Install the clamps back onto the spring.

The front leaf-spring mount received new bushings and a new cross-bolt. Tap in the cross-bolt with a hammer to seat the knurled edges into the mount.

The reason for the knurling on the cross-bolt is so the cross-bolt will not spin when you tighten the nut. As you can see, you cannot get to the head of the bolt to hold it while you tighten the nut.

Position the rear over the nut that holds the leaf springs together. There is a small hole that the nut will fit into, allowing the pad on the rear to rest solidly on the springs. Install the U-bolts and the lower brackets for the shock mounts, and you have successfully built a straight-axle suspension!

Straight-axle Corvettes all utilized the same basic suspension with little variations to the design. By today’s standards, the technology that comprised that design may be dated, but that doesn’t take away from the thrill and exhilaration you feel when you drive one of these examples of Corvette heritage. While they may never be on a par with a new Corvette’s handling and performance, with many suppliers like Corvette Central providing all the necessary parts to rebuild these suspensions, there is no reason you can’t get a “like-new” ride from your straight-axle. Maybe better.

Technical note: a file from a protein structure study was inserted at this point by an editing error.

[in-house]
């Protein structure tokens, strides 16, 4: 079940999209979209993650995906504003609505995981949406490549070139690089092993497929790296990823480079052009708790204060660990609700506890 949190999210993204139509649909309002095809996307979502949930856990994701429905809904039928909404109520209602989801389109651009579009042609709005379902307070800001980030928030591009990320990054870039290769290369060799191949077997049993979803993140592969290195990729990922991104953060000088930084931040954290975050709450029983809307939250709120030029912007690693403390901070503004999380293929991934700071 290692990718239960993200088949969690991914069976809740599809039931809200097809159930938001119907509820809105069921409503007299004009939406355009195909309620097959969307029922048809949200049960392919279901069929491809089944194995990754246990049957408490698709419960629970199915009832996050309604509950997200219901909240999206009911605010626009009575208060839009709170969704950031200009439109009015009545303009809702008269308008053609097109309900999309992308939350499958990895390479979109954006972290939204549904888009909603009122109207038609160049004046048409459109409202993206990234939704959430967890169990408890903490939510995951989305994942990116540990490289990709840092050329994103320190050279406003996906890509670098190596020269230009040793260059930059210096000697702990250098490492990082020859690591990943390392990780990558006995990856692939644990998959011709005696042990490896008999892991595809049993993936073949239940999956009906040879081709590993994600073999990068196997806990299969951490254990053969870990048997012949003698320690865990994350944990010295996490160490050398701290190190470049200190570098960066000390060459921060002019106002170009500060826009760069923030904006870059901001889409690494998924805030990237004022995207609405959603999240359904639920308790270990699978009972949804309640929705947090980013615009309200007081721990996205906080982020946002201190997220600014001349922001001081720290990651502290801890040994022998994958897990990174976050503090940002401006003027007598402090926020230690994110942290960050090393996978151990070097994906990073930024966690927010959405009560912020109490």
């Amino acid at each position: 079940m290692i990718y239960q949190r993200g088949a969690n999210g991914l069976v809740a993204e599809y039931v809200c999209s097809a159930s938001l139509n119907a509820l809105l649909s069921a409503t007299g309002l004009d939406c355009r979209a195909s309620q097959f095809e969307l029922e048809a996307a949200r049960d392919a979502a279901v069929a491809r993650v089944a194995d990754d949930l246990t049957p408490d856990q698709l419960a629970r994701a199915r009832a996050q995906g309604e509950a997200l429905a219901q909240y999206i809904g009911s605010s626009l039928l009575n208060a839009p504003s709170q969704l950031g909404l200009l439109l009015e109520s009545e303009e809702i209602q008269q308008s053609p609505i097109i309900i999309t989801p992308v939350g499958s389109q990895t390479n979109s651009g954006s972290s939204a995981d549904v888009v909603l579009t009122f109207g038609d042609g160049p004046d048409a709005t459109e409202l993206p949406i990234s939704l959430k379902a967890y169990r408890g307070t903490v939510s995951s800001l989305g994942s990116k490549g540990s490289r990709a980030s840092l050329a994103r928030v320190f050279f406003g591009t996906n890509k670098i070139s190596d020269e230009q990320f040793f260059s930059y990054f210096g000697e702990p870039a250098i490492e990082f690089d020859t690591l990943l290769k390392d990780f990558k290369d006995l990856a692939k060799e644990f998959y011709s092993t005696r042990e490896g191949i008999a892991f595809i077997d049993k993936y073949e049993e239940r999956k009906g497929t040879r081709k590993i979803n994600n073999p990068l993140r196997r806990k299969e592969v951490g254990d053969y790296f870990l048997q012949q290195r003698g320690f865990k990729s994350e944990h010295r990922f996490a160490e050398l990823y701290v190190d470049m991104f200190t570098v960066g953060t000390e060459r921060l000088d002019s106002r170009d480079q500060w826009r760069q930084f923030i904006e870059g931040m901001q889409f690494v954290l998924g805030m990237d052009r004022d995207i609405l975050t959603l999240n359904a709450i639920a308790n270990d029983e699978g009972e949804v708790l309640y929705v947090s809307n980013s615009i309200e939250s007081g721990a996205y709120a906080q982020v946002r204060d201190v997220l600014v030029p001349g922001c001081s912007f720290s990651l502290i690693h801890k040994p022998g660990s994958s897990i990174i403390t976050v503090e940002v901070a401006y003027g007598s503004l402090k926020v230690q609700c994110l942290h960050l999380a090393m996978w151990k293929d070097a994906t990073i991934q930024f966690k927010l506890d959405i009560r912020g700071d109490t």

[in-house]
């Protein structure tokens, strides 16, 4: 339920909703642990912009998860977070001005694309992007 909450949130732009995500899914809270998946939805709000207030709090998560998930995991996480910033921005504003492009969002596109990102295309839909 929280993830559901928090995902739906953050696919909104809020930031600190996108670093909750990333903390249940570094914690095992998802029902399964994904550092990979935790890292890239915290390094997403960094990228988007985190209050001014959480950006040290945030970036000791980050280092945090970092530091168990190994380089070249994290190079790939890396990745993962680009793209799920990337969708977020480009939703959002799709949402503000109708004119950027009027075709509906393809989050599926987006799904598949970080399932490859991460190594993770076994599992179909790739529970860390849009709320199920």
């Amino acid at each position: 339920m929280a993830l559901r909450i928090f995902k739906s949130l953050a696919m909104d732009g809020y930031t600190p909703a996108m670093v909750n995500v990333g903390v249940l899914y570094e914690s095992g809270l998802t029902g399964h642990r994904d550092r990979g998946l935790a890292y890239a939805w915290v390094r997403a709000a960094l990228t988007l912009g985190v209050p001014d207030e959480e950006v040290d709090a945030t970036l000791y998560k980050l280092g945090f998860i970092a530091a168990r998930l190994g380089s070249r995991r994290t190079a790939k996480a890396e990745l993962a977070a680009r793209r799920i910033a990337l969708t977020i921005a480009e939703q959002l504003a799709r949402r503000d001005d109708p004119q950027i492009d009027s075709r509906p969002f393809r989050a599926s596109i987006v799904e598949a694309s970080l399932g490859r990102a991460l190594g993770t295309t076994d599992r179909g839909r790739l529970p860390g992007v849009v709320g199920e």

Follow along as Dewey Hendricks of Dewey’s Just Vettes in Longwood, Florida, shows us how to rebuild the suspension on a ’54 Corvette.

While it’s obvious that there is still some work to be done before Dewey takes this ’54 for NCRS judging, this shows the simplicity of the suspensions on the straight-axle Corvettes. If you take your time to restore the parts correctly and pay attention to detail, your straight-axle will look perform and as well as the day it rolled out of the plant in St. Louis. Maybe even better.